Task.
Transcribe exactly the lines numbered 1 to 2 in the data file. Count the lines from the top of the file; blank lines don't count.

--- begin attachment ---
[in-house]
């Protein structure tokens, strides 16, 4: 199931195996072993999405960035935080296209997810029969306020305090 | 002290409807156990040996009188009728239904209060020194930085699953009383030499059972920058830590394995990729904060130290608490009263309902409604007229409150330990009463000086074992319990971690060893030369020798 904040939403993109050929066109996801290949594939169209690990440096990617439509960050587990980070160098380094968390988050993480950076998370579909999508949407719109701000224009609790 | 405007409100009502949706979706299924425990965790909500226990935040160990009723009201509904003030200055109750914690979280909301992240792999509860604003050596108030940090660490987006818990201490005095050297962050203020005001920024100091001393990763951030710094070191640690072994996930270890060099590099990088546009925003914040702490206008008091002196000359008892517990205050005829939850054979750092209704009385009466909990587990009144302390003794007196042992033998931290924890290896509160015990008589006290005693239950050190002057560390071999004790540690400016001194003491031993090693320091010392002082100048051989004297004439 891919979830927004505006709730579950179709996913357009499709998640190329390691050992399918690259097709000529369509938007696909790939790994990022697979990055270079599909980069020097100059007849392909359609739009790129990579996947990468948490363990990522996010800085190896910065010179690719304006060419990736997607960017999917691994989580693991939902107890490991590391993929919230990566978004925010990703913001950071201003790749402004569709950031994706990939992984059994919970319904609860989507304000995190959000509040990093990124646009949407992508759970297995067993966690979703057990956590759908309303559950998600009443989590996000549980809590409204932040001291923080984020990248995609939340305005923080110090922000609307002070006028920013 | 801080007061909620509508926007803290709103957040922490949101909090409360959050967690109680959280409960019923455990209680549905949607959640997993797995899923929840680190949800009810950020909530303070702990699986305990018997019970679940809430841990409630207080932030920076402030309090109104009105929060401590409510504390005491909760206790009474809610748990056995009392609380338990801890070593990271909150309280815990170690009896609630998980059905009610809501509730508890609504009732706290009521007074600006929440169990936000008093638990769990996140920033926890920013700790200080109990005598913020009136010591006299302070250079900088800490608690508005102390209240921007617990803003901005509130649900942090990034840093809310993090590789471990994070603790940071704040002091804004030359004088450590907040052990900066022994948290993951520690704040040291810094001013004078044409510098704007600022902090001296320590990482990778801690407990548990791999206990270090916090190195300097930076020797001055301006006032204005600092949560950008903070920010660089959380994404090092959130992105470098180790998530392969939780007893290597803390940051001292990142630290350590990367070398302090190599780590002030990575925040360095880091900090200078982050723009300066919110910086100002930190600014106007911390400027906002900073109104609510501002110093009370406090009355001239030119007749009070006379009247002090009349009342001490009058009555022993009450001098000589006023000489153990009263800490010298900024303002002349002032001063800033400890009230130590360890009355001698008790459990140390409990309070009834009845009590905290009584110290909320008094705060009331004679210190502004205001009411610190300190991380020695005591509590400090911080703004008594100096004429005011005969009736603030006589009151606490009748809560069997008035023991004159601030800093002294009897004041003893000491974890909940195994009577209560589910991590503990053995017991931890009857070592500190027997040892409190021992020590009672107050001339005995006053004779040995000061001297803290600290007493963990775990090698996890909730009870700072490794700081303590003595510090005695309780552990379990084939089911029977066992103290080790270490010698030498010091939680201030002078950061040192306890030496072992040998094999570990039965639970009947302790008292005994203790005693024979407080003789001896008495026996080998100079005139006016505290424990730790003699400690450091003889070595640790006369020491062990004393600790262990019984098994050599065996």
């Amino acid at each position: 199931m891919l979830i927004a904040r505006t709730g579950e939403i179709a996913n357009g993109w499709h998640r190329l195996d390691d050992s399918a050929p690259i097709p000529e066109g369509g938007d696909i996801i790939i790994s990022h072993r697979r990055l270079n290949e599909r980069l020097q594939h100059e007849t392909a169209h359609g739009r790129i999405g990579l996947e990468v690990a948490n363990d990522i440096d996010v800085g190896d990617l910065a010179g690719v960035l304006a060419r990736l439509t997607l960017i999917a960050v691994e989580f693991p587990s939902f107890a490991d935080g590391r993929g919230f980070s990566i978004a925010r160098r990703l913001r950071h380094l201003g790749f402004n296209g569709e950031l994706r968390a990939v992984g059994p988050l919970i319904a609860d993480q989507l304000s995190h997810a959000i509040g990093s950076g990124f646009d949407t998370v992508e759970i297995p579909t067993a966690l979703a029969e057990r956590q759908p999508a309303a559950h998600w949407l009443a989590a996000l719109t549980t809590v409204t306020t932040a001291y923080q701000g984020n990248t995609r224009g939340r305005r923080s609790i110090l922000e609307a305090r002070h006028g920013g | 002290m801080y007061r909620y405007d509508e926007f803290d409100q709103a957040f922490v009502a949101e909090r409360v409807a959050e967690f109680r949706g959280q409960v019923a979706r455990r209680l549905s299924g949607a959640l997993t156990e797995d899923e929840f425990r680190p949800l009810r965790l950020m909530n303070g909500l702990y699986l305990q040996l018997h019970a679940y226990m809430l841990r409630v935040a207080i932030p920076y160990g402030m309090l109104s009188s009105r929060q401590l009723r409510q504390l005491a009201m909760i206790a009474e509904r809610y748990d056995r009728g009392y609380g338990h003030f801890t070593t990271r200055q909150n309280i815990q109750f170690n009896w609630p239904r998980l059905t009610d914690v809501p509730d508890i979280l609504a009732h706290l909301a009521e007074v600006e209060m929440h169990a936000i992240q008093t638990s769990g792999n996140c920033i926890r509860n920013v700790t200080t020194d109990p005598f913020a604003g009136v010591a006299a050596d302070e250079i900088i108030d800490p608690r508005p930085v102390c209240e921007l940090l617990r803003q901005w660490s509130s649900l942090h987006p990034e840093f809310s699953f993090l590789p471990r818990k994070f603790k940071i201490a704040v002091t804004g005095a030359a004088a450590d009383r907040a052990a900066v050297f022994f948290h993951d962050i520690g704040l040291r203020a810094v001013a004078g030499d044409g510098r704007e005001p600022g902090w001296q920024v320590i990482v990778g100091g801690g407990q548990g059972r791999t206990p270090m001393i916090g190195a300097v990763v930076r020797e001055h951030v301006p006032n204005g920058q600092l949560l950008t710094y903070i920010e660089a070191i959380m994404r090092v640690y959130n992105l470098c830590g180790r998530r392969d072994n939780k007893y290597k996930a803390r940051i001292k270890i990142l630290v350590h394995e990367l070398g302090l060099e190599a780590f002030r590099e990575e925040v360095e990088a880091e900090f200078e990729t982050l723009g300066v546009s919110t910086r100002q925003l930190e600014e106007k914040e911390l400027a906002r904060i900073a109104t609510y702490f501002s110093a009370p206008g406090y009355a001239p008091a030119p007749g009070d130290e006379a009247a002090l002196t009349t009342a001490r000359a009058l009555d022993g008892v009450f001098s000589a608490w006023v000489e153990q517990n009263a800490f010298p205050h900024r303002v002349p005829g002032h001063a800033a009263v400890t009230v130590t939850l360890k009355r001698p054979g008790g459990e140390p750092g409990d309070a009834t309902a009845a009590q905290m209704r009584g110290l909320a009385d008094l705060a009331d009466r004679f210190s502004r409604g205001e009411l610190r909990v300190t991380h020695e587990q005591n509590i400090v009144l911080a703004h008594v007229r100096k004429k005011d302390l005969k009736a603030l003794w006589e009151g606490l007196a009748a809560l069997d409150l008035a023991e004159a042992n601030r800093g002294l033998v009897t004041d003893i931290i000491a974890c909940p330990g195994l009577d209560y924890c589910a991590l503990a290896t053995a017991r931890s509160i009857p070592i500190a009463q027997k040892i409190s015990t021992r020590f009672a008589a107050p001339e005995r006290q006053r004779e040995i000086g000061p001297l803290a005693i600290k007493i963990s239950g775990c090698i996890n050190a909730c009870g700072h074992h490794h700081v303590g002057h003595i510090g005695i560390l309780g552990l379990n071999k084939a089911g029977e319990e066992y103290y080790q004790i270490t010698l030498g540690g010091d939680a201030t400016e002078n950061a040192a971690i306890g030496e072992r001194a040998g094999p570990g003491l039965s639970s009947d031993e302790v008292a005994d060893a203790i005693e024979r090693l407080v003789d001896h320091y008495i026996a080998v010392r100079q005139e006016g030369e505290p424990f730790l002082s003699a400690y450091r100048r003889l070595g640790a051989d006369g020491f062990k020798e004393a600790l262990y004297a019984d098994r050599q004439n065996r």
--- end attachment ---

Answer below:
[in-house]
């Protein structure tokens, strides 16, 4: 199931195996072993999405960035935080296209997810029969306020305090 | 002290409807156990040996009188009728239904209060020194930085699953009383030499059972920058830590394995990729904060130290608490009263309902409604007229409150330990009463000086074992319990971690060893030369020798 904040939403993109050929066109996801290949594939169209690990440096990617439509960050587990980070160098380094968390988050993480950076998370579909999508949407719109701000224009609790 | 405007409100009502949706979706299924425990965790909500226990935040160990009723009201509904003030200055109750914690979280909301992240792999509860604003050596108030940090660490987006818990201490005095050297962050203020005001920024100091001393990763951030710094070191640690072994996930270890060099590099990088546009925003914040702490206008008091002196000359008892517990205050005829939850054979750092209704009385009466909990587990009144302390003794007196042992033998931290924890290896509160015990008589006290005693239950050190002057560390071999004790540690400016001194003491031993090693320091010392002082100048051989004297004439 891919979830927004505006709730579950179709996913357009499709998640190329390691050992399918690259097709000529369509938007696909790939790994990022697979990055270079599909980069020097100059007849392909359609739009790129990579996947990468948490363990990522996010800085190896910065010179690719304006060419990736997607960017999917691994989580693991939902107890490991590391993929919230990566978004925010990703913001950071201003790749402004569709950031994706990939992984059994919970319904609860989507304000995190959000509040990093990124646009949407992508759970297995067993966690979703057990956590759908309303559950998600009443989590996000549980809590409204932040001291923080984020990248995609939340305005923080110090922000609307002070006028920013 | 801080007061909620509508926007803290709103957040922490949101909090409360959050967690109680959280409960019923455990209680549905949607959640997993797995899923929840680190949800009810950020909530303070702990699986305990018997019970679940809430841990409630207080932030920076402030309090109104009105929060401590409510504390005491909760206790009474809610748990056995009392609380338990801890070593990271909150309280815990170690009896609630998980059905009610809501509730508890609504009732706290009521007074600006929440169990936000008093638990769990996140920033926890920013700790200080109990005598913020009136010591006299302070250079900088800490608690508005102390209240921007617990803003901005509130649900942090990034840093809310993090590789471990994070603790940071704040002091804004030359004088450590907040052990900066022994948290993951520690704040040291810094001013004078044409510098704007600022902090001296320590990482990778801690407990548990791999206990270090916090190195300097930076020797001055301006006032204005600092949560950008903070920010660089959380994404090092959130992105470098180790998530392969939780007893290597803390940051001292990142630290350590990367070398302090190599780590002030990575925040360095880091900090200078982050723009300066919110910086100002930190600014106007911390400027906002900073109104609510501002110093009370406090009355001239030119007749009070006379009247002090009349009342001490009058009555022993009450001098000589006023000489153990009263800490010298900024303002002349002032001063800033400890009230130590360890009355001698008790459990140390409990309070009834009845009590905290009584110290909320008094705060009331004679210190502004205001009411610190300190991380020695005591509590400090911080703004008594100096004429005011005969009736603030006589009151606490009748809560069997008035023991004159601030800093002294009897004041003893000491974890909940195994009577209560589910991590503990053995017991931890009857070592500190027997040892409190021992020590009672107050001339005995006053004779040995000061001297803290600290007493963990775990090698996890909730009870700072490794700081303590003595510090005695309780552990379990084939089911029977066992103290080790270490010698030498010091939680201030002078950061040192306890030496072992040998094999570990039965639970009947302790008292005994203790005693024979407080003789001896008495026996080998100079005139006016505290424990730790003699400690450091003889070595640790006369020491062990004393600790262990019984098994050599065996």